Your Past in the Shadow of the Cross
- 2003 19 Sep
What event has most shaped who you are? Ask this question in a church small-group study and you are liable to get a universal response: The day I became a Christian. But if you asked the same people in private, or if you were to follow them around and observe their lives (not recommended!) you might well arrive at a very different answer. While every Christian's actual most important event was the day he or she received Christ, for many the functionally most important event might be altogether different.
Maybe it was the day when those cherished hopes of making the high school football team were smashed, or the day the family dog died. Maybe it was when the sexual molestation began. Or it could be something far less traumatic-one person's most important event might seem trivial to someone else.
Before I became a Christian, I was in a run of relationships where I was the "dumpee" (that is, she broke up with me). After I was married, I counted the occasions. The total was something like 18 dumpings before my high school graduation, compared to only one time when I chose to end a relationship. That's a .056 batting average! Maybe I was overshooting my social limits. Maybe I was just a dweeb. Probably both.
In any event, that has to be some kind of record. It sure felt like one, and over time this abysmal streak of dumpings contributed to suspicious and manipulative tendencies in my relationships with women. Other things have happened to me that you might consider far more devastating, but for years nothing affected me more in my day-to-day life than that pitiful .056.
We all have experiences that have written themselves into our lives. Everybody has a story, and that story has enormous implications for who we are and where we are going. As counselor John Bettler describes it, "Sometimes your story looks like science fiction. Sometimes your story looks like fantasy. Sometimes your story looks like tragedy. Sometimes it's a comedy. But your story is a story, and your story is yours."
Dr. Bettler goes on to note that our memory of events is "active, selective, and creative." When it comes to the stories of our lives, we are not just camera operators, we are directors, scriptwriters, editors, and actors. We determine which scenes to keep and which to cut, how much weight to give to various plot lines, and what emotional score should fill in the background. No one can tell our story like we can! Based on my own experience and that of people I have counseled, here are a few other helpful observations about what gets written into our personal stories.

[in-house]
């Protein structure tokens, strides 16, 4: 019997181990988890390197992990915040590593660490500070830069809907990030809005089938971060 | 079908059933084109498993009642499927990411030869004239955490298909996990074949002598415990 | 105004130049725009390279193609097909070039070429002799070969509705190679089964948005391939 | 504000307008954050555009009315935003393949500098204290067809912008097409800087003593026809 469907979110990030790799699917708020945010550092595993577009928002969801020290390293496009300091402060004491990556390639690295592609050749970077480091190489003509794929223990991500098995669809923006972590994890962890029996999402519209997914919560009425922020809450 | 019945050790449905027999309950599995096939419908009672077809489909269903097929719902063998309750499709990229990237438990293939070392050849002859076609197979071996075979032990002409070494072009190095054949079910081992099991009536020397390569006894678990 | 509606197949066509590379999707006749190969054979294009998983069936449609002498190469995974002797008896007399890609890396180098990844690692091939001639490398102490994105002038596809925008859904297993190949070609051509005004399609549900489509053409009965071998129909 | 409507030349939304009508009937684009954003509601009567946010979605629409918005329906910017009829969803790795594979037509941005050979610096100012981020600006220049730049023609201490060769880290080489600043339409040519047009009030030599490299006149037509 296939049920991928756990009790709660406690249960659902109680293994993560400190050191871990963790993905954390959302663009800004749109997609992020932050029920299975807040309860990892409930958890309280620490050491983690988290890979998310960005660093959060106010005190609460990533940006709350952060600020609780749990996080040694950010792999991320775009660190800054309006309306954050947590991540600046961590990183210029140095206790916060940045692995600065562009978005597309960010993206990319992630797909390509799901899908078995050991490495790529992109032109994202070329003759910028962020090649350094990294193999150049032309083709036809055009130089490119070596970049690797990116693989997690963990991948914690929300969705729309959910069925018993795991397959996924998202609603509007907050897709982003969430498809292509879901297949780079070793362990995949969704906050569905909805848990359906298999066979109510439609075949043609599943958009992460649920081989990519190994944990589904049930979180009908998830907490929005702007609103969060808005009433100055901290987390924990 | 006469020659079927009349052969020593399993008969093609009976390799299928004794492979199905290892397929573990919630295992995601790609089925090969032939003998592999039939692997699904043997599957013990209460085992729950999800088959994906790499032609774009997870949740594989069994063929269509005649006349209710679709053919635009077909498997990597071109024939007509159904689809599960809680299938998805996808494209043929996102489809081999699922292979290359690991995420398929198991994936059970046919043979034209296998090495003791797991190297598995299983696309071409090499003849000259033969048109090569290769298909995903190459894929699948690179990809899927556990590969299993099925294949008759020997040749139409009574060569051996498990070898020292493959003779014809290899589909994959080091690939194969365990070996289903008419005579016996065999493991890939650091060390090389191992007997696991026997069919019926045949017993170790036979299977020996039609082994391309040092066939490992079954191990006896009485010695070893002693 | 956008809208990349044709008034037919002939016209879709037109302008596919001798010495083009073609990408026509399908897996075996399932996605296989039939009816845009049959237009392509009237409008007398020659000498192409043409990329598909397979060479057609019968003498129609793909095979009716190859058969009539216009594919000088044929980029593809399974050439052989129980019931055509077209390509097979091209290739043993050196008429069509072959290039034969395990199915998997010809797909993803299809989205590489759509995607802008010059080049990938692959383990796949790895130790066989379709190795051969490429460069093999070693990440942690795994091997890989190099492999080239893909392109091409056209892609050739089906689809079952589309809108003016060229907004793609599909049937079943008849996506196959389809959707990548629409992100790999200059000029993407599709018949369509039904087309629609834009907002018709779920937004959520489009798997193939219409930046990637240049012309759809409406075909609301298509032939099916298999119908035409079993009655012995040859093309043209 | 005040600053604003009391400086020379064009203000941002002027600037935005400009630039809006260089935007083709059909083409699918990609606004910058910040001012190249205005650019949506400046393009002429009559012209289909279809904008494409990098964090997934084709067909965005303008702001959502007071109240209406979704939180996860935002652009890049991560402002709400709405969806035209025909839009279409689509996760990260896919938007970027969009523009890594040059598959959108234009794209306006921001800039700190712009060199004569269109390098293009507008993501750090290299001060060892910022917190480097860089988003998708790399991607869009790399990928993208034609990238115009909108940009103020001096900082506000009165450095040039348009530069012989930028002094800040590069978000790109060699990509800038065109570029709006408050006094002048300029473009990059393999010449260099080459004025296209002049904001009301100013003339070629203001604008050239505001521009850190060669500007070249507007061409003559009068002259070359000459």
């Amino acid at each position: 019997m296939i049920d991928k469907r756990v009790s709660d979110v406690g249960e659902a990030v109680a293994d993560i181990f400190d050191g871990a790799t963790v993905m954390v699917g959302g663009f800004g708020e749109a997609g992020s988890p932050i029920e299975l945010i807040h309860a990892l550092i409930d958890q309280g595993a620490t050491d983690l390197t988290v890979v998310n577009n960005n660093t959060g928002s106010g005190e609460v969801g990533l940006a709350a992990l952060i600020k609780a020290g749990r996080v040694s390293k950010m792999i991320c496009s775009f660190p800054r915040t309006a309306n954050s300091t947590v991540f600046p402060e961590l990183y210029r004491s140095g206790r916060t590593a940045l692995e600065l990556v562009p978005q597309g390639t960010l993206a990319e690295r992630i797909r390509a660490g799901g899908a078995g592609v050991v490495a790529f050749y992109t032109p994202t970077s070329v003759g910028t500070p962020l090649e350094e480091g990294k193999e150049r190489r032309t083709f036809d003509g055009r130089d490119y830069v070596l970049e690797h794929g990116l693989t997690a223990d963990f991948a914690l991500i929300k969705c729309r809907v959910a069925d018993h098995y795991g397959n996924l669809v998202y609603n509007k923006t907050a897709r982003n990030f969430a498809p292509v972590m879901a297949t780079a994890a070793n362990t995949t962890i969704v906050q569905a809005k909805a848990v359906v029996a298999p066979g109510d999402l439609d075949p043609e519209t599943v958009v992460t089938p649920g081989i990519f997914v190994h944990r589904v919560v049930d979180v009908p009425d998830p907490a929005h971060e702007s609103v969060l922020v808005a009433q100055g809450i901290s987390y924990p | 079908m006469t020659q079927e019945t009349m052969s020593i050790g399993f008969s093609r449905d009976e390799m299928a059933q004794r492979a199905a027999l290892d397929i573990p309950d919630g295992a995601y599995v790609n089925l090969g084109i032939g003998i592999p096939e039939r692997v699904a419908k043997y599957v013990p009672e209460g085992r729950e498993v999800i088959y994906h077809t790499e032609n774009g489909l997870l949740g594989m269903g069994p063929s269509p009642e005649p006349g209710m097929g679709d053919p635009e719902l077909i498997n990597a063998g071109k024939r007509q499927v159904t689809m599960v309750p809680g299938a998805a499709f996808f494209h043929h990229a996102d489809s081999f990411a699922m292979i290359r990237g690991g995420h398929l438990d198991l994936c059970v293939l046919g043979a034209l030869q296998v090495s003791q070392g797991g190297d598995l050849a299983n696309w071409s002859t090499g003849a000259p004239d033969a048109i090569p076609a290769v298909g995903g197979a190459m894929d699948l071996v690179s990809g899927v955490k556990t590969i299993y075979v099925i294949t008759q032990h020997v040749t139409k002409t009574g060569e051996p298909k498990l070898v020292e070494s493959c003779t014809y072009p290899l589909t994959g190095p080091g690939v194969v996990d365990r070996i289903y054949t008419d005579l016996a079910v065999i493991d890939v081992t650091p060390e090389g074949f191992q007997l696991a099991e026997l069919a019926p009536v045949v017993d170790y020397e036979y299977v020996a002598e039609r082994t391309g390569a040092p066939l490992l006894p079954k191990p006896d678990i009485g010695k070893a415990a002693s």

First, your perception of who you are tends to be shaped by things that are negative. If you could list the 10 most vivid memories of your life, how many would be positive? How many negative? For me, all the many wonderful moments from my past kind of blend together as "good times." My sharpest memories tend to be of unpleasant things. It's like the movies. If you watch a good comedy, you might recall some funny moments. But a frightening film can leave mental images that echo in your mind with alarming power for days and weeks to come. If left to write your own script, you will tend to write it as a tragedy.
Second, your perception of who you are tends to be shaped by what happened to you, not by what you did. In college I was on the soccer team. When I began to feel the coach was out to get me, I did the only thing I knew to do. I quit in a huff, a martyr to the cause of Me. As far as I was concerned, that coach had ruined my promising career. When he left before the next school year began, I returned to the team, my righteous stance against unjust persecution vindicated.
Years later it hit me: the coach had only treated me as my behavior deserved. I was a slacker! I didn't deserve even to be on the field. Yet for years I held a bitter attitude toward that man. If not for God graciously showing me how I squandered my soccer opportunity because of pride, I would still be bitter today. There were two sides to that story. Mine was wrong.
Third, a negative view of your past is often based on some perception of a "normal" experience that you were "denied." One of the leading Culture of Self buzzwords is "dysfunctional." The theory of the "dysfunctional" family assumes there is such a thing as a fully functional family, and that every human being possesses some inalienable right to have had one. Have you ever met a normal family? I haven't-and that includes the one I'm raising. That's because original sin has "dysfunctionalized" every relationship.
While the label "dysfunctional" is gradually receding into the waste bin of overripe fads, we still tend to think along these lines (people always have and always will), because sin drives us continually to feel sorry for ourselves. We tend to include in our personal definition of a "normal" life precisely those things we didn't get. A father who expressed biblical love; parents who stayed together; being accepted for who you are-statistics and experience show that such "normal" expectations are more the exception than the rule. Still, our sin nature insists we have somehow been cheated. In the final analysis, we are blaming God for messing up our lives.
Next time, we'll explore how our outlook on life is often held hostage by the decisions we made in the past.
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